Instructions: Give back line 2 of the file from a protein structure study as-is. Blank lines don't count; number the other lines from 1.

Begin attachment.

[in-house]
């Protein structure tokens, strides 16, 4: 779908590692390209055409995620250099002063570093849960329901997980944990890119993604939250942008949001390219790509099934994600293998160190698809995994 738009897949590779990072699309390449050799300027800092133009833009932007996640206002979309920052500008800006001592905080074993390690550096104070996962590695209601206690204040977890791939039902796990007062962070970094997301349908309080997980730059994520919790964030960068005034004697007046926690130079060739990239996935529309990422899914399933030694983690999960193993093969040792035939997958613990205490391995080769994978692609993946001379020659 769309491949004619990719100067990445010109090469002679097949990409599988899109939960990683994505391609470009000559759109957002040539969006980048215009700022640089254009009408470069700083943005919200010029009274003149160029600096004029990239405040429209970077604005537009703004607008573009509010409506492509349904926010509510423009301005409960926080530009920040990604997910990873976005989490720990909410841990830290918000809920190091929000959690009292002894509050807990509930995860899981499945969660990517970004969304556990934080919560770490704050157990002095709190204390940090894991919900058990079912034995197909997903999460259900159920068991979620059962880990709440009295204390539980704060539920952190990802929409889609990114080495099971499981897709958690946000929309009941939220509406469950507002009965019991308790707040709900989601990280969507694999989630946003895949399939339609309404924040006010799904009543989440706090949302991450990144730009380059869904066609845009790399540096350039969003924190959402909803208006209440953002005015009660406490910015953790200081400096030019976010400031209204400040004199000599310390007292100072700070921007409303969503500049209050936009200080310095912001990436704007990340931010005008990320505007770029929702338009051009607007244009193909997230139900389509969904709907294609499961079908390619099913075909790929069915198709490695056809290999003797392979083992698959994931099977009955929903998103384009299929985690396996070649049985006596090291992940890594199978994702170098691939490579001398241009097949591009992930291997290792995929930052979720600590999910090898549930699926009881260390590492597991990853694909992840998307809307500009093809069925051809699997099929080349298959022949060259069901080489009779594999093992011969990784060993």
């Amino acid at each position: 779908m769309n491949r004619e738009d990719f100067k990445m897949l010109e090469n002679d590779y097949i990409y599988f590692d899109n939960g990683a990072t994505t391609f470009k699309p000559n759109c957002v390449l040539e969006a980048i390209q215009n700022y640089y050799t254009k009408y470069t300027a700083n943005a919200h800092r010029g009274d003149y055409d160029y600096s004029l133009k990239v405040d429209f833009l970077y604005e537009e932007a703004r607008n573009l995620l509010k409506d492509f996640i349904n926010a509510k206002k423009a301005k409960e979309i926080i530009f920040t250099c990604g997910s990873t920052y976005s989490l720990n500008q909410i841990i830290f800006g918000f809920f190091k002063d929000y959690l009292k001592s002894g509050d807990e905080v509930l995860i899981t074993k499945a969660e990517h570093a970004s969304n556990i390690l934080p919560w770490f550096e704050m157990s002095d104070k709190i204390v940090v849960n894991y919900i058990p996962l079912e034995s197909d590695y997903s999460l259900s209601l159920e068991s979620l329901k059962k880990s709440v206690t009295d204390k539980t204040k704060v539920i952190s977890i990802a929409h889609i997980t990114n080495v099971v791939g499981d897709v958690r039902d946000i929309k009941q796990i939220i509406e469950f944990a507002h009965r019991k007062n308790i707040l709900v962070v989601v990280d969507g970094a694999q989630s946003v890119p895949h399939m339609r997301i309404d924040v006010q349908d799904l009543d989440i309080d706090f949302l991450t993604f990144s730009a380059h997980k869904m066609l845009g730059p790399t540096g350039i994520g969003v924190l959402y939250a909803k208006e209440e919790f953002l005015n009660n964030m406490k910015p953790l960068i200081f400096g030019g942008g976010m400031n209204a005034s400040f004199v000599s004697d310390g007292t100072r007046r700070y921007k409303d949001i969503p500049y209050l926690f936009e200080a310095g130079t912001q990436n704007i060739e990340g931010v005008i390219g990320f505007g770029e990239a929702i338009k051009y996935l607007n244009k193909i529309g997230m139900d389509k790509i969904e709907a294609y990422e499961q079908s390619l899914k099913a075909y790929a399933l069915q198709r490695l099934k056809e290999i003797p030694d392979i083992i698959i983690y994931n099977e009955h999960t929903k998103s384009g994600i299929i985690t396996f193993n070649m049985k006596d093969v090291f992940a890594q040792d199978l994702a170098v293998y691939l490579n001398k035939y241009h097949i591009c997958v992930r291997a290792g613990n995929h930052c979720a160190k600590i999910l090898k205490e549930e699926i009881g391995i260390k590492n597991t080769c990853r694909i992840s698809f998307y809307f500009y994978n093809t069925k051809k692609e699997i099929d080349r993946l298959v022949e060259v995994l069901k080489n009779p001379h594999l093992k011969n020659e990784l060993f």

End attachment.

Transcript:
């Protein structure tokens, strides 16, 4: 779908590692390209055409995620250099002063570093849960329901997980944990890119993604939250942008949001390219790509099934994600293998160190698809995994 738009897949590779990072699309390449050799300027800092133009833009932007996640206002979309920052500008800006001592905080074993390690550096104070996962590695209601206690204040977890791939039902796990007062962070970094997301349908309080997980730059994520919790964030960068005034004697007046926690130079060739990239996935529309990422899914399933030694983690999960193993093969040792035939997958613990205490391995080769994978692609993946001379020659 769309491949004619990719100067990445010109090469002679097949990409599988899109939960990683994505391609470009000559759109957002040539969006980048215009700022640089254009009408470069700083943005919200010029009274003149160029600096004029990239405040429209970077604005537009703004607008573009509010409506492509349904926010509510423009301005409960926080530009920040990604997910990873976005989490720990909410841990830290918000809920190091929000959690009292002894509050807990509930995860899981499945969660990517970004969304556990934080919560770490704050157990002095709190204390940090894991919900058990079912034995197909997903999460259900159920068991979620059962880990709440009295204390539980704060539920952190990802929409889609990114080495099971499981897709958690946000929309009941939220509406469950507002009965019991308790707040709900989601990280969507694999989630946003895949399939339609309404924040006010799904009543989440706090949302991450990144730009380059869904066609845009790399540096350039969003924190959402909803208006209440953002005015009660406490910015953790200081400096030019976010400031209204400040004199000599310390007292100072700070921007409303969503500049209050936009200080310095912001990436704007990340931010005008990320505007770029929702338009051009607007244009193909997230139900389509969904709907294609499961079908390619099913075909790929069915198709490695056809290999003797392979083992698959994931099977009955929903998103384009299929985690396996070649049985006596090291992940890594199978994702170098691939490579001398241009097949591009992930291997290792995929930052979720600590999910090898549930699926009881260390590492597991990853694909992840998307809307500009093809069925051809699997099929080349298959022949060259069901080489009779594999093992011969990784060993």